HI and thanks for the reply.

Let me take an example and then I promise I'll move on.. :)

Suppose theres somehow a LAN up in the hills of remote country Alabama. Suppose there are two n/ws in that LAN. 1 is ethernet and 2 is token ring. A router (G) connects these two n/ws to the ISP through a satellite and hence there is also a satellite modem here.

Now each of these n/ws is further divided in 2 smaller sub-networks each. Router 1 connecting A and B in n/w 1 and likewise, Router 2 connecting C and D in n/w 2.
---------------------------------------------------------------------------------------------------
Now,
IN the ethernet n/w 1, all the PCs should have ethernet n/w cards installed in them and the cabling connecting these PCs to the routers A and B are all ethernet cables. Since the media are all pertaining to the same technology (CAT 5 cabling) and (ethernet NICs), there is NO MODEM REQUIRED. Am I correct? There is no protocol conversion required and a simple router/switch or a hub will suffice to handle these subnets A and B. The router 1 will simply route data between its subnets A and B without any problems.
Now, if we introduce a change in media by attaching token ring n/w 2 to the router G and an ethernet node in 1A wants to communicate with a roken ring node in 2D, will the router G handle the changes in terms of cabling, token ring NICs (in all the n/w2 nodes) and protocols or is a modem required as well?

If yes, then I can understand why a modem is required to connect a LAN to a WAN.
If no, then it means that a router can handle all differences in protocols and media and there seems to be no need for a modem.

Sorry for dragging on this subject. I hope I'll get it this time...and thanks for the patience..:)

mcduck
October 15th, 2009, 09:45 PM
Yes, there would be no need for modems inside networks 1 and 2. Routers and switches would be able to handle the subnets ( a switch or a hub in each subnet to connect the machines together, and a router to separate the two subnets from each other), but wouldn't be able to handle the connection between network1 and network2 since they use different protocols and mediums.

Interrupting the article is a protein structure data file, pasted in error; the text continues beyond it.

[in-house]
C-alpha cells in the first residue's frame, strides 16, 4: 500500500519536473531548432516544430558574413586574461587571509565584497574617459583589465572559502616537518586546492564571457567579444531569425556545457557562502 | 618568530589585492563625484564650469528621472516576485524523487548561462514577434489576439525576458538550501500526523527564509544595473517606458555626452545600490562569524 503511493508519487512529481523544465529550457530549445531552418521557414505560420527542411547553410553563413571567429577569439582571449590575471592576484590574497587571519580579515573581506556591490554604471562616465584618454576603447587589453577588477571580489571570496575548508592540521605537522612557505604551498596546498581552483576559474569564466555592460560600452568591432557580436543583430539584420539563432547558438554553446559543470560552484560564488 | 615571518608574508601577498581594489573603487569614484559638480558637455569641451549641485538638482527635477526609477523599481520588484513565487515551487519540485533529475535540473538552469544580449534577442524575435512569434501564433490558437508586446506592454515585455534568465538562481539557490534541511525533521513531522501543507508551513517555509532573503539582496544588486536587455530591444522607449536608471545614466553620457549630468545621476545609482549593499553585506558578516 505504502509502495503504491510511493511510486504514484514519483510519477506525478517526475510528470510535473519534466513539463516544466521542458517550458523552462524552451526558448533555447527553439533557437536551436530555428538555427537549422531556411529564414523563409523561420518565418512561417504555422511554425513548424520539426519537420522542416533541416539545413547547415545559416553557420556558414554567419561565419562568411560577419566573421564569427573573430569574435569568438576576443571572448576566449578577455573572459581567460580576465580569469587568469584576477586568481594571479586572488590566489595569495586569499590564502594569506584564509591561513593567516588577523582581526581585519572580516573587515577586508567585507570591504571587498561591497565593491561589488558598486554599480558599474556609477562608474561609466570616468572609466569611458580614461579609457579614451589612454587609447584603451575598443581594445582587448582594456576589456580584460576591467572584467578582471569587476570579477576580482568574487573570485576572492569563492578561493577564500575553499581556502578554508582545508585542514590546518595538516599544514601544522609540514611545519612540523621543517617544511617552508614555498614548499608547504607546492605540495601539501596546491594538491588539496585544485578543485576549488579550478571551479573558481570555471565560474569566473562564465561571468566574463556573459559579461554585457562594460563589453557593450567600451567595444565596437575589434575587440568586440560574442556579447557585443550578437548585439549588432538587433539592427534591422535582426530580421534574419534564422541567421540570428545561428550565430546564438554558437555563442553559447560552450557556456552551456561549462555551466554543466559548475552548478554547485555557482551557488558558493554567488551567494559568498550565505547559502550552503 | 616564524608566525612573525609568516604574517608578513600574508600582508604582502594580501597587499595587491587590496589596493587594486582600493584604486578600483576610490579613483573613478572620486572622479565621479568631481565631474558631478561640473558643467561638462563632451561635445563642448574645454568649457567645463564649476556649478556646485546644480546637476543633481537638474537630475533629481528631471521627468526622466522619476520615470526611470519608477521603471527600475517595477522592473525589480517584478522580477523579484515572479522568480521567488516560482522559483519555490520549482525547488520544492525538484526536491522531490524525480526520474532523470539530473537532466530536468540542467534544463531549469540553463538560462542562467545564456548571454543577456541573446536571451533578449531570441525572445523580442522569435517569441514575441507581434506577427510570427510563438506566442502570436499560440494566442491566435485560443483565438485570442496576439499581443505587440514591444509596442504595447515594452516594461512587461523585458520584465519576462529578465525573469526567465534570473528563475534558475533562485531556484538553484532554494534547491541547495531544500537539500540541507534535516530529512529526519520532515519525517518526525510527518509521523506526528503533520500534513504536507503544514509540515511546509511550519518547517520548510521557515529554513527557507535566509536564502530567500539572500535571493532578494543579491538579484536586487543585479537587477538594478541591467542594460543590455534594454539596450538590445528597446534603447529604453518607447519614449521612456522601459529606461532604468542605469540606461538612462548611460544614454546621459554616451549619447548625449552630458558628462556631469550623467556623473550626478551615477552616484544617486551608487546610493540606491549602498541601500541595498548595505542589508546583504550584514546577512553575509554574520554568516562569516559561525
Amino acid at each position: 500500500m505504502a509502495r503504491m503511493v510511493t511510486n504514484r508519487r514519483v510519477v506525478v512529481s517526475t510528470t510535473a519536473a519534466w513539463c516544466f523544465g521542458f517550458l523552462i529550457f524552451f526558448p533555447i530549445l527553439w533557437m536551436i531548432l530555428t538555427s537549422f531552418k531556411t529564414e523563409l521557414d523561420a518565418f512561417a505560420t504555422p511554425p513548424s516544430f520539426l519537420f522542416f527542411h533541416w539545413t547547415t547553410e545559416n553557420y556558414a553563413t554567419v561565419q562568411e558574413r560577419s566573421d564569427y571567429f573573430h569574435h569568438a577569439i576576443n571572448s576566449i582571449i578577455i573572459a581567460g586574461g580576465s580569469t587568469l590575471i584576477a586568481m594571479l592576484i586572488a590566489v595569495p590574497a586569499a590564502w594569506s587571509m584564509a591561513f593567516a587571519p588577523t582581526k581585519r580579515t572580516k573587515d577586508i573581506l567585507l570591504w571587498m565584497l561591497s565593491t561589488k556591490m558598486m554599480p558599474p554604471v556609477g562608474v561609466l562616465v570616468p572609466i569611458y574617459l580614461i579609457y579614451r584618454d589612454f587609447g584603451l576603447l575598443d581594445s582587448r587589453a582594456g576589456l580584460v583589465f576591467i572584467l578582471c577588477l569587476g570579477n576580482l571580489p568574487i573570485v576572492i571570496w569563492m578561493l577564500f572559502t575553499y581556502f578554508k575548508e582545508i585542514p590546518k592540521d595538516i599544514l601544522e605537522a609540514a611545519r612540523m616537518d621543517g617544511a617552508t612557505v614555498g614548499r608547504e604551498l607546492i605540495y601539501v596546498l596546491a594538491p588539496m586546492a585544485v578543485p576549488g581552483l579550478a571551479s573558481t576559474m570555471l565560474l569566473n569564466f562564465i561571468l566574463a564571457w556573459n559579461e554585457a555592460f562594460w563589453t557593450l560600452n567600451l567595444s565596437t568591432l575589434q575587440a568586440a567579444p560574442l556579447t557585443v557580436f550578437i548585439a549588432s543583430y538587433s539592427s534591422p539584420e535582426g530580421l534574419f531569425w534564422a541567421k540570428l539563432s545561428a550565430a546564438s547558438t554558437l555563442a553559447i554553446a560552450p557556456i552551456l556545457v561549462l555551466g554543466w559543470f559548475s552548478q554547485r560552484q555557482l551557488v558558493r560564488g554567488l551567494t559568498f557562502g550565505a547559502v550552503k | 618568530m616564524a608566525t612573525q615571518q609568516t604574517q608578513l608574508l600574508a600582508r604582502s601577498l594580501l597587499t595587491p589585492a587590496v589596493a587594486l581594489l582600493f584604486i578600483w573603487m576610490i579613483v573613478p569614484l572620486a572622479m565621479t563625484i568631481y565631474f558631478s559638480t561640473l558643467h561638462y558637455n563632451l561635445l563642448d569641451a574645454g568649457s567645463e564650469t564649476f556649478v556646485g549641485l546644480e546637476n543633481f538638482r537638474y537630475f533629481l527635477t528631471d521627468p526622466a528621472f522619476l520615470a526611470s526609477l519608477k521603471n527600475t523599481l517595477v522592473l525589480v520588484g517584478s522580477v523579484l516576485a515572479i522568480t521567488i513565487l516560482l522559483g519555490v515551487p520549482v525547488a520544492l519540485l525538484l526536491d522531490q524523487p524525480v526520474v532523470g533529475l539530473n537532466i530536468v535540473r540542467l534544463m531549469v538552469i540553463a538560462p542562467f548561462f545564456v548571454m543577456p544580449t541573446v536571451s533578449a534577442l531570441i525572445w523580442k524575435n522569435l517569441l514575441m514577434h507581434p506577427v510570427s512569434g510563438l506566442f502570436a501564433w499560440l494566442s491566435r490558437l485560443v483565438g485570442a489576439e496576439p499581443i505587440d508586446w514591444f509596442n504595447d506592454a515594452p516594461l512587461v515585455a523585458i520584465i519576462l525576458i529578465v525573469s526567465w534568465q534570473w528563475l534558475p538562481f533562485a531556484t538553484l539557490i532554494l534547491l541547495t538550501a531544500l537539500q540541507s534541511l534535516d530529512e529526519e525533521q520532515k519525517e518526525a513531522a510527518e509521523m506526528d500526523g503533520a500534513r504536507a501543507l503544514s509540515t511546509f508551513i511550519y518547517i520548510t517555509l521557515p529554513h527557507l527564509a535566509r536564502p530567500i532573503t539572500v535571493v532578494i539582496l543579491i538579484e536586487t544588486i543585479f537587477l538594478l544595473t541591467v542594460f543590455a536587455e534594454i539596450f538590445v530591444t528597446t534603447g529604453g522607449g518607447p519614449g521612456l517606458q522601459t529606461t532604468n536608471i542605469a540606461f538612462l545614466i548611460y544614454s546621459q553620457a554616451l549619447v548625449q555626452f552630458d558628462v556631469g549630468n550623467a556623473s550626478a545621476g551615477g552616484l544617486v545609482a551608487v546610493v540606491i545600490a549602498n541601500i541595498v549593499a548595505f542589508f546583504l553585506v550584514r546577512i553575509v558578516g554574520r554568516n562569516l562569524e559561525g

I suppose you could call the device connecting those different types of networks a modem, at least in the same sense as cable and DSL modems are "modems" (note that they are not actually modulator/demodulators so they are not modems in the original meaning of the word) "Adapter" would be a better term, but the "modem" is commonly used for this kind of devices since that's something people were already familiar with when broadband technologies became available for consumers.

The main point is that these devices operate on different layers of networking, routers operate on network layer (http://en.wikipedia.org/wiki/Network_Layer), while the "modems" work on physical layer (http://en.wikipedia.org/wiki/Physical_Layer) of the OSI model (http://en.wikipedia.org/wiki/OSI_model).

nothingman02
October 19th, 2009, 06:23 PM
HI and thanks again for the reply.

I think ive saturated my head with tons of info. I think im getting a picture so let me explain my understanding. Would appreciate it if you would let me know if I am correct in my understanding.

---------------------------------
LANs and WANs use different protocols/technologies such as;
Ethernet
Token Ring
ATM
other
-----------
X.25
Frame Relay
ATM
other
------------------------------------------------
Now,
1) the PHYSICAL TOPOLOGY used in LANs and WANs is completely DEPENDENT upon the technology/protocol.
2) The PHYSICAL MEDIA used in LANs and WANs is completely INDEPENDENT upon the technology/protocols.

Am I correct?

For instance, ethernet differs from ATM and Token ring in its framEs, encapsulation, and transmission/forwarding methodology. Ethernet broadcasts to every node and hence has to be connected in a BUS. Switched ethernet has ofcourse enabled a Star configuration.

So when designing a Network topolgy, one has to keep in mind the technology being employed in the TCP/IP.
But need not worry about anything when selecting the transmission media such as cabling (coaxial or fiber optic or wireless) or equipment (routers or modems or switcheson etc)

Am I correct? If so, it would bring me to my original question of whats the need for the modem when a router is indepedent of the physical media and will transmit nevertheless.
If I am wrong, then every switch, hub, router on the LAN and WAN should have an appropriate interface for an appropriate type of cable (coaxial, fiber optic, wireless etc) shouldnt it? For instance, an edge router uses an appropriate interface (appropriate modem) to connect via satellite, cable, fiber optic, DSL etc..

Thanks again for your time and patience. Hope I get to move on this time..